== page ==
Clojure and Lisps in general have historically allowed very flexible formatting of s-expressions. This can aid readability, but adds a cognitive overhead for readers used to different styles. It can also be challenging to match existing source code formatting if you are using a different editor to the original author.
I believe it would be useful for the Clojure community to be able to develop (or adopt) a single source-code formatter which is able to format Clojure source code to a canonical format. The purpose of this thread is to help develop the problem space, hear from different stakeholders, and determine whether such a tool is desired, possible, and likely to be useful. It seems unlikely that 100% of the community would want such a tool, but I feel like there is enough desire for a common formatting tool that this could still be valuable.
The goals and thoughts put down here are a starting point for discussion, not the final word. I’ve been thinking about this for a while, but there are lots of other people who have also thought about this kind of thing. Many Clojurists bring valuable experiences from other language communities. I’m really interested in finding common ground to build a tool that the community can get behind.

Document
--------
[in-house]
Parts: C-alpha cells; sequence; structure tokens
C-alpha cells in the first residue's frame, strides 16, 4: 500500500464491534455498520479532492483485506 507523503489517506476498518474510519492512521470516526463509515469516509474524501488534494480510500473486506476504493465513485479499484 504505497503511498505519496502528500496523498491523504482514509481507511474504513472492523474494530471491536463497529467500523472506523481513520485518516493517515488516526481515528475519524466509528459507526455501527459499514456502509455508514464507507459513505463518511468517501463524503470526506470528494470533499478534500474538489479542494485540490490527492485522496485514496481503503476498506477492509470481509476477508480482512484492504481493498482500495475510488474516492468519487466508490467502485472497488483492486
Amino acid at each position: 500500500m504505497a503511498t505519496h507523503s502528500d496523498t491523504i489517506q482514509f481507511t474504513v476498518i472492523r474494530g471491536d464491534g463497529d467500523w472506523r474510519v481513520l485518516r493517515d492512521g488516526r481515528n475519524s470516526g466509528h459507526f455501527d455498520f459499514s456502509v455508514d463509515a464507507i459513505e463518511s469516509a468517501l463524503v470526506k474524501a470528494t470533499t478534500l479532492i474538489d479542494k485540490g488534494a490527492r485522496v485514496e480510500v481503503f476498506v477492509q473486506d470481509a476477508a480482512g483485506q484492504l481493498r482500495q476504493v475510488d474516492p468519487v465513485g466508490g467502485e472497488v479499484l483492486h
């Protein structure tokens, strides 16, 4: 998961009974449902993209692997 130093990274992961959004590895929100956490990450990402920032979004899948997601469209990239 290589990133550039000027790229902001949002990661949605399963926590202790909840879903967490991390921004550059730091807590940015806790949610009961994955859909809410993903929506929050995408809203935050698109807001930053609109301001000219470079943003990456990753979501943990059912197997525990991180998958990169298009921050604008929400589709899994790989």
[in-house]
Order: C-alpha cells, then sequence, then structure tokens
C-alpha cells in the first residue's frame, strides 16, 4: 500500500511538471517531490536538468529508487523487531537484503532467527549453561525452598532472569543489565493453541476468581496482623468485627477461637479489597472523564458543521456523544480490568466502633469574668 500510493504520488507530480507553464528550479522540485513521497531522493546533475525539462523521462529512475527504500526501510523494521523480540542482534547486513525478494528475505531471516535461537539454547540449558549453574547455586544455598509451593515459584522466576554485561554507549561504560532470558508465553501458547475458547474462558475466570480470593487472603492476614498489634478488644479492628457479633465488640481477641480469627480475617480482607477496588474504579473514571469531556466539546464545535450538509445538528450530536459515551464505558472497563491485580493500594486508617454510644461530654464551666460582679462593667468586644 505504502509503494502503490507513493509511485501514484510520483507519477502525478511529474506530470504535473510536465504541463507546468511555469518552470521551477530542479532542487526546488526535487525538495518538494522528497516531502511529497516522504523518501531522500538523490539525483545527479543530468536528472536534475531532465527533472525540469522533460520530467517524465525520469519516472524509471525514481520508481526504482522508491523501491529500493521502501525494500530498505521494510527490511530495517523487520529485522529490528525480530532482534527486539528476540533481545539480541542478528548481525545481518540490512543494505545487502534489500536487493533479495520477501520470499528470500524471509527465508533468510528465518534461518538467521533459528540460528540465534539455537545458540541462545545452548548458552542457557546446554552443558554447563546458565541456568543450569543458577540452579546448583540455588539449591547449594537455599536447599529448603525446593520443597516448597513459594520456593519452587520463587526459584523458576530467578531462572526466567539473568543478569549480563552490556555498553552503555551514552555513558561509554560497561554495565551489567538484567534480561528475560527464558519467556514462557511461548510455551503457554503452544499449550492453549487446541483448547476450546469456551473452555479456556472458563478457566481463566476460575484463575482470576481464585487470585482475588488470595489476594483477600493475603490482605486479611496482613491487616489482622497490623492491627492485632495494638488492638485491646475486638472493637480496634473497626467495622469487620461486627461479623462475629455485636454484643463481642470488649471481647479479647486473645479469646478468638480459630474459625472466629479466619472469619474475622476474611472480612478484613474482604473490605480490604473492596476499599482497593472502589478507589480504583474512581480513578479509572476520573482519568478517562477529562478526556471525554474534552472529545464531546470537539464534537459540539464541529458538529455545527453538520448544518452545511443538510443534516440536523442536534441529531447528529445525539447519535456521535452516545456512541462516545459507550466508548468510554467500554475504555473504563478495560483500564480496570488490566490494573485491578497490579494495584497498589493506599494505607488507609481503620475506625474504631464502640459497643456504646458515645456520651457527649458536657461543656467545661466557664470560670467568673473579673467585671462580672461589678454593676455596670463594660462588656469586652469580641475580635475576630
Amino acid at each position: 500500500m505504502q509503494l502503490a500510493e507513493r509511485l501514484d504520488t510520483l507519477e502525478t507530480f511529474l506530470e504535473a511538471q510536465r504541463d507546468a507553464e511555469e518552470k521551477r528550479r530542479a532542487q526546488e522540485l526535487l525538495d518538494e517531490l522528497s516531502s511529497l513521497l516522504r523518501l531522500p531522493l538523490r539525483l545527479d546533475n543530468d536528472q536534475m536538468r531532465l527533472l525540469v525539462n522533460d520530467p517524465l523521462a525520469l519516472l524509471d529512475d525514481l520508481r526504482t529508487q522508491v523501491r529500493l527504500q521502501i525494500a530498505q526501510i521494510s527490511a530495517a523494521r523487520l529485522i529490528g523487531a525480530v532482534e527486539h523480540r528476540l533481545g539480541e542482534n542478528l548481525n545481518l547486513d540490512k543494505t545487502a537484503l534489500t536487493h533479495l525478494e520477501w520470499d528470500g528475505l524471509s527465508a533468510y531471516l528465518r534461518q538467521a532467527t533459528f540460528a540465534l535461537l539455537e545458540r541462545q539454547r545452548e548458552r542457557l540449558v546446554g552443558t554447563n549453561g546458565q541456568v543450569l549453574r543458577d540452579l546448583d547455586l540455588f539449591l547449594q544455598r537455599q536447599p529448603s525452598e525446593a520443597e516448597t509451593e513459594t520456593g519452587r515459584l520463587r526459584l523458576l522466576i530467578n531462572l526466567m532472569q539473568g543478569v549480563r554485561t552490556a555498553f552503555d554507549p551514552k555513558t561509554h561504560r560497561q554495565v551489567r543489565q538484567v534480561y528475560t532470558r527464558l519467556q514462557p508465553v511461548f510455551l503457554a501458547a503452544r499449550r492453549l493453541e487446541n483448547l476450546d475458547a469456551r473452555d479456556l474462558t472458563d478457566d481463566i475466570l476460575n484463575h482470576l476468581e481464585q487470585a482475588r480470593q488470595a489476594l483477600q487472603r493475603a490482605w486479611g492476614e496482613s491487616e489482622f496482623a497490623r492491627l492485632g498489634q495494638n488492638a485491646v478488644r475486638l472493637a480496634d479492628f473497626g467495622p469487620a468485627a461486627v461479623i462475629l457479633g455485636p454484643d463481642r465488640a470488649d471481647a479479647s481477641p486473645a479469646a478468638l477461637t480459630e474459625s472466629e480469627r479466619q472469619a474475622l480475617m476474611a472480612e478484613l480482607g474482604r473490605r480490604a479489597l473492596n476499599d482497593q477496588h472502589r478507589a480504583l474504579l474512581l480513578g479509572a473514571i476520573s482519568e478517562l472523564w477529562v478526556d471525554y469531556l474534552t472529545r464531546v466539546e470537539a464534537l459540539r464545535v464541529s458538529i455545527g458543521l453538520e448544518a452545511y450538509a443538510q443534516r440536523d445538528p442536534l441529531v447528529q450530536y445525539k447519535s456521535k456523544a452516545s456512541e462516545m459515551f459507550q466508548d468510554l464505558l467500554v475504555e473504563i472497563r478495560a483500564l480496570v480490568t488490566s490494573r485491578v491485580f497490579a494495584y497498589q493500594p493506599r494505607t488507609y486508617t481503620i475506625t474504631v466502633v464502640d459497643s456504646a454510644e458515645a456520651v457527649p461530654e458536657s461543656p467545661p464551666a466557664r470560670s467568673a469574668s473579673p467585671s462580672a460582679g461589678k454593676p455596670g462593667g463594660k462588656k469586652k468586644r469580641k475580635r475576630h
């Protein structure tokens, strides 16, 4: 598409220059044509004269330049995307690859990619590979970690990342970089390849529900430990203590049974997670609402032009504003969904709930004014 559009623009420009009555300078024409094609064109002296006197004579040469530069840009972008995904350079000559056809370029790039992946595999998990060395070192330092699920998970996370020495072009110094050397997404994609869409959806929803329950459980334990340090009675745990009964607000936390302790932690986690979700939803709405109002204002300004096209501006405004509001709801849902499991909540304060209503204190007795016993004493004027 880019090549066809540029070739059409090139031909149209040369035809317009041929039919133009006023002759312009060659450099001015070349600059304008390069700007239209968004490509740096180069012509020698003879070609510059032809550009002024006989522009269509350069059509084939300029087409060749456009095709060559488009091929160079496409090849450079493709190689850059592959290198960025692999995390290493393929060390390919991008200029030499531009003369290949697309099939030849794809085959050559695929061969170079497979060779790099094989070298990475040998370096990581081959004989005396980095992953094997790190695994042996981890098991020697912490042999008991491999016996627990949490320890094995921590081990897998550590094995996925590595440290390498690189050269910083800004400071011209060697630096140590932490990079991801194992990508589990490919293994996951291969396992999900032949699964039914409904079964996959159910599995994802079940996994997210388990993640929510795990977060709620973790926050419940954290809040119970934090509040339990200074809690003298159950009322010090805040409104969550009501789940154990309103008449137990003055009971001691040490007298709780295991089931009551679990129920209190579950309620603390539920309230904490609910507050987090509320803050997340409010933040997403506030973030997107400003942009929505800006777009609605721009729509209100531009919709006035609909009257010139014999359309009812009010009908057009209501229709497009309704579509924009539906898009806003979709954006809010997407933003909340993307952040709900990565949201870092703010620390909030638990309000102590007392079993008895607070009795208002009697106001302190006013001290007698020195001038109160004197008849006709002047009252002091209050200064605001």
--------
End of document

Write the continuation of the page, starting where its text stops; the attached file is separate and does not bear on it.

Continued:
This effort would be part of CLJ Commons, a community effort to build up the supporting infrastructure around Clojure to make a better experience for Clojurists.
Why not use “existing tool X”?
There are several existing tools for formatting Clojure source code: cljfmt, zprint, emacs, fipp, Cursive (and other editors have formatters too). Each of these doesn’t quite fit the goals I have for this project.
- zprint is extremely configurable which is great for some use-cases, but doesn’t move towards the goal of having a single common format. (zprint looks like a very good base to build this kind of tool on though)
- cljfmt doesn’t have a goal of providing a canonical format
- emacs and Cursive formatters are both part of the editors and don’t have an easy way to run outside of the tools.
- fipp isn’t currently suited for code formatting, but could be in the future with more work.